7-Up used to contain this common antidepressant

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During the 20th century, most soft drinks in America were boosted with something other than sugar.

We all know Coca-Cola started with a dash of cocaine to give consumers a “lift”; Pepsi contained pepsin, a digestive enzyme; and Dr Pepper was marketed as a “brain tonic.”

Then there was 7-Up.

Originally named “Bib-Label Lithiated Lemon-Lime Soda,” 7-Up was created by Charles Grigg of the Howdy Corporation in 1929. It was initially was marketed as a hangover remedy because it gave people a bit of a lift. Grigg once joked that he invented the drink to cure the “7 types of hangovers” humans experience.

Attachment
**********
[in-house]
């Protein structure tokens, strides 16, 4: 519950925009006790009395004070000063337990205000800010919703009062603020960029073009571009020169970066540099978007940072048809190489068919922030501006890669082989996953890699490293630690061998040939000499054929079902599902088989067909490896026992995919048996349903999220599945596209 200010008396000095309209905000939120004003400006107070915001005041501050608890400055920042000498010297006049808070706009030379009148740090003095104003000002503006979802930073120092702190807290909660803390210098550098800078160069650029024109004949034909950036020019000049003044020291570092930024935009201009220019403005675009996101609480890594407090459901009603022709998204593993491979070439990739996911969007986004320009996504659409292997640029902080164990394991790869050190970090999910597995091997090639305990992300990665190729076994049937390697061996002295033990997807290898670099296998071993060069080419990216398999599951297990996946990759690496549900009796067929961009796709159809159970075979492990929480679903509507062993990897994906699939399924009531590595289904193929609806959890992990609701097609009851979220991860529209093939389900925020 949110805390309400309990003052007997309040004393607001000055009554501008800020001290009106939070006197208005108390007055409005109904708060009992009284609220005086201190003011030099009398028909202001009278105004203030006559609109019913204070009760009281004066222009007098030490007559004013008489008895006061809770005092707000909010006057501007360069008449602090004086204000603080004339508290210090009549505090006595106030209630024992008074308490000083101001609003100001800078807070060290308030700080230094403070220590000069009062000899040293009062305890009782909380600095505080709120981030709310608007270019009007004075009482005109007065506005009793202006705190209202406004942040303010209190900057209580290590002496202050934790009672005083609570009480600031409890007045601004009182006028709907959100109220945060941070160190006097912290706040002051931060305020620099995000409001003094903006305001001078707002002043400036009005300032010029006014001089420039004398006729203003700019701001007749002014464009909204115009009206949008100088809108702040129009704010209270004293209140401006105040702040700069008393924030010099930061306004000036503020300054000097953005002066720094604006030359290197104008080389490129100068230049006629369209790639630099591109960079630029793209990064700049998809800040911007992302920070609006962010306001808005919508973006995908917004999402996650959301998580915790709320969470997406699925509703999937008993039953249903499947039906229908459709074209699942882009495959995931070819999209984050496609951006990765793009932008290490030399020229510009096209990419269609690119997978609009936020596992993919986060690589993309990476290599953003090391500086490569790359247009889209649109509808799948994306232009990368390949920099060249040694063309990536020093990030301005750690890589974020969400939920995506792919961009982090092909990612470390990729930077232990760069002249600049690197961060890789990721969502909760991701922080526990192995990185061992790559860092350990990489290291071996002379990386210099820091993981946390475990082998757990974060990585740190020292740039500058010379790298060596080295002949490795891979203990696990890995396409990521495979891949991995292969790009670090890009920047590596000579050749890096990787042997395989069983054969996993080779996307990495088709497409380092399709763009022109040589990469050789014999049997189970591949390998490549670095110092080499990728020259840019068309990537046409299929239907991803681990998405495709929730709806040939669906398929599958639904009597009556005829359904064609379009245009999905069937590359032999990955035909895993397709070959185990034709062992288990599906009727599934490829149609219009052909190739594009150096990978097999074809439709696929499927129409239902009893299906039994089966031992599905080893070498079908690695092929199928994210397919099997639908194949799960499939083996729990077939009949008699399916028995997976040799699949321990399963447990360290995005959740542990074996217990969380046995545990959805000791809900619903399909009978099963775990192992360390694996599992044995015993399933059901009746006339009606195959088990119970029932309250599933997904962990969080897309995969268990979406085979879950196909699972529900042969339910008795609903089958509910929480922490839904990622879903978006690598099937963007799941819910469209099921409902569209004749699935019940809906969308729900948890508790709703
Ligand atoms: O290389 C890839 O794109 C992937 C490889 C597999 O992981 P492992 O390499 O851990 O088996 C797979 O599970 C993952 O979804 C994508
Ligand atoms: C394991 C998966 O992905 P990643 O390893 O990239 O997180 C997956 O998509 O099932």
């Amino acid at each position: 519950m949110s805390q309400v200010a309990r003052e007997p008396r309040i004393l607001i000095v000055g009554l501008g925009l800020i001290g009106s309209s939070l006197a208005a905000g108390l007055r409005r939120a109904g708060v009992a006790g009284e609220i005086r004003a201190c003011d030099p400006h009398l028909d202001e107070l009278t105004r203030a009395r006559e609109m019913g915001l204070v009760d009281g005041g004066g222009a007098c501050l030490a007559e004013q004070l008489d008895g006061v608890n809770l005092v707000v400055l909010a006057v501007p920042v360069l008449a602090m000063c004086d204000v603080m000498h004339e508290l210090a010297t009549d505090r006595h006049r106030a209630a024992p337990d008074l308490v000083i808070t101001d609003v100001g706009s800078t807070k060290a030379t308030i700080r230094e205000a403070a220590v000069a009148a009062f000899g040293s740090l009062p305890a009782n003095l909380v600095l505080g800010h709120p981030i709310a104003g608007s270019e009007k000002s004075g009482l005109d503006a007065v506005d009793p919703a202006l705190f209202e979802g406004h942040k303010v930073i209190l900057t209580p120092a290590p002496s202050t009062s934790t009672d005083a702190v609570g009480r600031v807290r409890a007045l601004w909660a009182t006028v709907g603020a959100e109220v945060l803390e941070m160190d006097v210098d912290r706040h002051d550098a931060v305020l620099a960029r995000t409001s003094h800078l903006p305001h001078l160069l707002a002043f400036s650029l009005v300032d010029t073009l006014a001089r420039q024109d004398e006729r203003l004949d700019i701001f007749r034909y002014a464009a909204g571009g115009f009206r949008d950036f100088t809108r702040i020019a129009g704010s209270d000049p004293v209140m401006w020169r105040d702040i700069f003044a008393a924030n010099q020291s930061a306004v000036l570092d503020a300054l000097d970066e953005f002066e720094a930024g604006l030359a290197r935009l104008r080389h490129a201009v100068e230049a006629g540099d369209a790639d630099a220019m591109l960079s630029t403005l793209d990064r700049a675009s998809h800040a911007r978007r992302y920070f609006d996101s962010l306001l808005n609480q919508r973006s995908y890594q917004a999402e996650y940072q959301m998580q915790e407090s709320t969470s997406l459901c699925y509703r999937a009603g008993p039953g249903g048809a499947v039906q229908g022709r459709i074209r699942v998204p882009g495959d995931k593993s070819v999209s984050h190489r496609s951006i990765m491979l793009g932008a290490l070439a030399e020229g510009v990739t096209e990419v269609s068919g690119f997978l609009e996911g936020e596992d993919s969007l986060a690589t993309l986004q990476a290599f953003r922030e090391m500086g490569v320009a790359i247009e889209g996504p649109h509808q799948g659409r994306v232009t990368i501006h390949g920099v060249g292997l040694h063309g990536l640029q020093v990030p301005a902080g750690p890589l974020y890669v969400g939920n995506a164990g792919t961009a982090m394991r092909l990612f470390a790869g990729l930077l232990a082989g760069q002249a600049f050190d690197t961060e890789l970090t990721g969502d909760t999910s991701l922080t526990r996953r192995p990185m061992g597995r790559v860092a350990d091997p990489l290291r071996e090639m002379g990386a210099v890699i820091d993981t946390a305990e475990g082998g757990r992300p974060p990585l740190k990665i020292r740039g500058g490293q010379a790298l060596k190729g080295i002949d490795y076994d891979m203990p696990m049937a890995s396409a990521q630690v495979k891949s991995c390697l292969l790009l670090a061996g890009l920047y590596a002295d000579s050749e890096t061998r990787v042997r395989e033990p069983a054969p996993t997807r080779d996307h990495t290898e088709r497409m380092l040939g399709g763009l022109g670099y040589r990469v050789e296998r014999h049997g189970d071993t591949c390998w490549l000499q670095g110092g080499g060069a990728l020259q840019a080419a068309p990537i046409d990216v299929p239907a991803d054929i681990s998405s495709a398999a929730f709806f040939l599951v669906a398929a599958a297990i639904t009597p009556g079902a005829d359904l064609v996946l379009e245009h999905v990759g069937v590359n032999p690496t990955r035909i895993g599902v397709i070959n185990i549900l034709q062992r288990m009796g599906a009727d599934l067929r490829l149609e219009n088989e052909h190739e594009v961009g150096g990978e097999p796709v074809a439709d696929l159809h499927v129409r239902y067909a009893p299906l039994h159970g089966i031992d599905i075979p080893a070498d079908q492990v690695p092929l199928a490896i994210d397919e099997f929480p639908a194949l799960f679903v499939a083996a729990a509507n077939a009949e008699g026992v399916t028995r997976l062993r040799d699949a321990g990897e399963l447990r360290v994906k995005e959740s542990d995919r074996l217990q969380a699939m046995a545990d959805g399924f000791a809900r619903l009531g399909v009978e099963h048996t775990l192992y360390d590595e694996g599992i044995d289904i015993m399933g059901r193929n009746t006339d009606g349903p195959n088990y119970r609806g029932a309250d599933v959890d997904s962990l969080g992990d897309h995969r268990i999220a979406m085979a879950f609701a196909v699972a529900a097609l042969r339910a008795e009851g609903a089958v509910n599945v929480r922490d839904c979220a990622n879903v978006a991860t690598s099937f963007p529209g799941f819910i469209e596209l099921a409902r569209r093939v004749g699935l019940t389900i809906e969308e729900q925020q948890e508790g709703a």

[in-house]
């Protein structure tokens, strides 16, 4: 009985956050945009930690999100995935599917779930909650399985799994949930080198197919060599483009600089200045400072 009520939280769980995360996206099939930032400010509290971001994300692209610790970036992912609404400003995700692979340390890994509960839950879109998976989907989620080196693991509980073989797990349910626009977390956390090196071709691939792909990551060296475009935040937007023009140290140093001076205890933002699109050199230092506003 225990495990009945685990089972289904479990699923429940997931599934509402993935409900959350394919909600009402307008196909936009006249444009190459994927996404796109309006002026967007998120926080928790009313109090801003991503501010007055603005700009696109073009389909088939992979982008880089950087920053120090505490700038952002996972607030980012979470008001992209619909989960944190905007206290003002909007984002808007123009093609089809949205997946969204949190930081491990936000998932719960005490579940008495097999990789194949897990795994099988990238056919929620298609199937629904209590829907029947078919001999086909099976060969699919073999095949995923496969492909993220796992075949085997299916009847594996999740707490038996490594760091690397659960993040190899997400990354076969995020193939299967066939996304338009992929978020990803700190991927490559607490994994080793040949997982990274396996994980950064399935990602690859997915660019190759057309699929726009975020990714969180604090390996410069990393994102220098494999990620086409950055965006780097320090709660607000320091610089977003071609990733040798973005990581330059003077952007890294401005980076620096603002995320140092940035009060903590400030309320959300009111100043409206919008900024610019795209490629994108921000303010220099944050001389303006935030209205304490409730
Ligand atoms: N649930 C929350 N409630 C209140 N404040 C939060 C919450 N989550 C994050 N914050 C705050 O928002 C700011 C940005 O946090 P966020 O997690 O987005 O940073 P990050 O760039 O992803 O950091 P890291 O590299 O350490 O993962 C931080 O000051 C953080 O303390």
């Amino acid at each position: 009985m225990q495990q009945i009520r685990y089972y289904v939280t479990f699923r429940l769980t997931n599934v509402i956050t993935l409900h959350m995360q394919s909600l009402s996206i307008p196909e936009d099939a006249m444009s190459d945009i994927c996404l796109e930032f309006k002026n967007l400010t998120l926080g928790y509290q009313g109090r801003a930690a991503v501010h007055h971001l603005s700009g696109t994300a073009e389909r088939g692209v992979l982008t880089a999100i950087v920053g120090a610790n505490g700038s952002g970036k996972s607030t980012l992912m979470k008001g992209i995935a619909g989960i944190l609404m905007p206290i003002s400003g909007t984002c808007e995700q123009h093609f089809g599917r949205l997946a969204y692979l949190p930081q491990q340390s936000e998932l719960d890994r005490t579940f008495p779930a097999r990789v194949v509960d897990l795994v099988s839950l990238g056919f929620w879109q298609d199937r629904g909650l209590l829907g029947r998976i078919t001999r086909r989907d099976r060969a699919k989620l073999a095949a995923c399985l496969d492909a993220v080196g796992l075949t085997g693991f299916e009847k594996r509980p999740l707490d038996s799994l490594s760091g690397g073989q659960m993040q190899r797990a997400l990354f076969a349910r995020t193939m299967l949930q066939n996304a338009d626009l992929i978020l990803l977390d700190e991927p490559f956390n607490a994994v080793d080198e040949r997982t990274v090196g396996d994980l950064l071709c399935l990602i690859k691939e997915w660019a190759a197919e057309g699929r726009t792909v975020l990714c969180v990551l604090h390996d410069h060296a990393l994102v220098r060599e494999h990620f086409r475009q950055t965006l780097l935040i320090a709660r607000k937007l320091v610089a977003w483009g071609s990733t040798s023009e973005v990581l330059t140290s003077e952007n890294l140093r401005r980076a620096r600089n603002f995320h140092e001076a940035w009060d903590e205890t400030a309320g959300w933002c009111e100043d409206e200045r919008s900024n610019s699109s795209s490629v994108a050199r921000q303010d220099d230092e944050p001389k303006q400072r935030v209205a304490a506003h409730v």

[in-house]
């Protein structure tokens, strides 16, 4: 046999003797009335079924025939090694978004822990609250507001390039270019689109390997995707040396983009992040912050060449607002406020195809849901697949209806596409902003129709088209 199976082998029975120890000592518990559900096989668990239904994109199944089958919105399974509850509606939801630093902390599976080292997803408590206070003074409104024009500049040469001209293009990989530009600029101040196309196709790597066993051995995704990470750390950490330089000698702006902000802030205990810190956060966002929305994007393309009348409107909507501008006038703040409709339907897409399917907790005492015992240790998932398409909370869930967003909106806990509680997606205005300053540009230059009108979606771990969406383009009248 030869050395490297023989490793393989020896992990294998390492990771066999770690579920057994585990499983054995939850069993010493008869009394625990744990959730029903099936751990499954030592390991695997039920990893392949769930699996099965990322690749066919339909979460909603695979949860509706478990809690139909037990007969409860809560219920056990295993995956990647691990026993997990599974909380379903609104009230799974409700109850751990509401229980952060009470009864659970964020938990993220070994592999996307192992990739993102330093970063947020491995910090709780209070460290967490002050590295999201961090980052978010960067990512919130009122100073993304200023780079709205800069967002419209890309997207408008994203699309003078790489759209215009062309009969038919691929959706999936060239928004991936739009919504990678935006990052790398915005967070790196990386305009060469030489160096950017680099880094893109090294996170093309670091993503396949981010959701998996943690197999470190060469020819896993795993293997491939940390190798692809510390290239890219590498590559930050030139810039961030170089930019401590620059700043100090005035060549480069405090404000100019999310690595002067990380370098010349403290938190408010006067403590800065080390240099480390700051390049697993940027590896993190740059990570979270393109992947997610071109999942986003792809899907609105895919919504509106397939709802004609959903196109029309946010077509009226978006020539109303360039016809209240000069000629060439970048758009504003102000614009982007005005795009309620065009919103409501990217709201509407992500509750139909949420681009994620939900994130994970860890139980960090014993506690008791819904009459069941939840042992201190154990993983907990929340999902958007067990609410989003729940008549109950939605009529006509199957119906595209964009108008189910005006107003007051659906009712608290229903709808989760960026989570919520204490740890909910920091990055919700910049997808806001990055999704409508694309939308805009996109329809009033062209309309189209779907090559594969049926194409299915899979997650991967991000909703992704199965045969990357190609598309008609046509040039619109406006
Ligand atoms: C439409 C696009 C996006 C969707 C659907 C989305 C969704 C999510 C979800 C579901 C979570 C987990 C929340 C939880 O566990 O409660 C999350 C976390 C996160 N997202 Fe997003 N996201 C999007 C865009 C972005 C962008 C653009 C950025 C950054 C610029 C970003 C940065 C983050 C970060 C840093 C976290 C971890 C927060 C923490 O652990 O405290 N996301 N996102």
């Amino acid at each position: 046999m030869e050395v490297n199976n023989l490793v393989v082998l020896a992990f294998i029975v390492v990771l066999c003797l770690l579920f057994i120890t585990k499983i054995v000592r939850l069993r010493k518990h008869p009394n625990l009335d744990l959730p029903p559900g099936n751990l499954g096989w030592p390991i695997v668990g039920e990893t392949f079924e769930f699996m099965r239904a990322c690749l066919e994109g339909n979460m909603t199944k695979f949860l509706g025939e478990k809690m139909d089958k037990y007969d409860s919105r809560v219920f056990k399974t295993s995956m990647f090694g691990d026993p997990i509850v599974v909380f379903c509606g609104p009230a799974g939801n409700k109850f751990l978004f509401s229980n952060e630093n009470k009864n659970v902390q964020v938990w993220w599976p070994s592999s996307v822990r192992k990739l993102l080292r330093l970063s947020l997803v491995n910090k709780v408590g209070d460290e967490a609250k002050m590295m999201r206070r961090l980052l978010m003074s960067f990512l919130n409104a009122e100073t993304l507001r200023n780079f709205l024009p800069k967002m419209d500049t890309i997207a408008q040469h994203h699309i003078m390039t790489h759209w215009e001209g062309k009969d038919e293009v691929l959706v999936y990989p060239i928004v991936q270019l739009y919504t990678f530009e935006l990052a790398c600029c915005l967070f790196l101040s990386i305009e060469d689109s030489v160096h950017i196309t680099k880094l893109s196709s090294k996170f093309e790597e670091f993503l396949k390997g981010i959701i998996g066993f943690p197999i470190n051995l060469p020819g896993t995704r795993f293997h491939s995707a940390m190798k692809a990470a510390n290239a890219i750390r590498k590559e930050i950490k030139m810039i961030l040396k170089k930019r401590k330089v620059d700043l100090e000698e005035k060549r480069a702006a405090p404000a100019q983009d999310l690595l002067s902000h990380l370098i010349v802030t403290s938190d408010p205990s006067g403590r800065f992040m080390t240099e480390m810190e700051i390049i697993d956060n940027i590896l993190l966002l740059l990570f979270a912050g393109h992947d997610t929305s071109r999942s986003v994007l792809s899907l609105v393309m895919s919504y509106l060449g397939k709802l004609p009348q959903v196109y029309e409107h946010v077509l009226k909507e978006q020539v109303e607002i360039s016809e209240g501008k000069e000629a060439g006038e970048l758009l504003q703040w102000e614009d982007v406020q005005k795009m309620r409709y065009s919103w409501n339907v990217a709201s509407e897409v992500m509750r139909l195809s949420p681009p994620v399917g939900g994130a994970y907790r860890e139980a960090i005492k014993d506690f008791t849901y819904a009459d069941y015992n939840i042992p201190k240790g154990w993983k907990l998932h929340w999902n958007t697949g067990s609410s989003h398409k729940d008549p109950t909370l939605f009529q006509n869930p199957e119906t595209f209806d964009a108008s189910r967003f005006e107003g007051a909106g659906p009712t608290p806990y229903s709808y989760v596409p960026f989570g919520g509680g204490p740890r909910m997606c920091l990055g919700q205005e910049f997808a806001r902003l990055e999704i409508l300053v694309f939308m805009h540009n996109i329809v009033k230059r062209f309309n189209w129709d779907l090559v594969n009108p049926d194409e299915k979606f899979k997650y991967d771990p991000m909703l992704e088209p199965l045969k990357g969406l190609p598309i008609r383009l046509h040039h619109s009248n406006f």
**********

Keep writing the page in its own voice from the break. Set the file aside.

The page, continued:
The lift in question was directly caused by one of the seven original ingredients — a pinch of lithium citrate.

And what would lithium in your soda do for you?

Lithium citrate is a mood-stabilizing drug, popular in the late 19th and early 20th centuries. Studies have shown that populations with a raised lithium intake report less depression and lower suicide levels. It is still used to treat manic episodes in patients with bipolar disorder.

So why doesn’t 7-Up still contain lithium? Well, in 1948 the U.S. government outlawed lithium in sodas because of its many side effects. 7-Up  was reformulated into the fizzy lemon-lime drink we know today. The only addictive thing in it now is sugar.

But hey,  a little sugar never hurt anyone, right?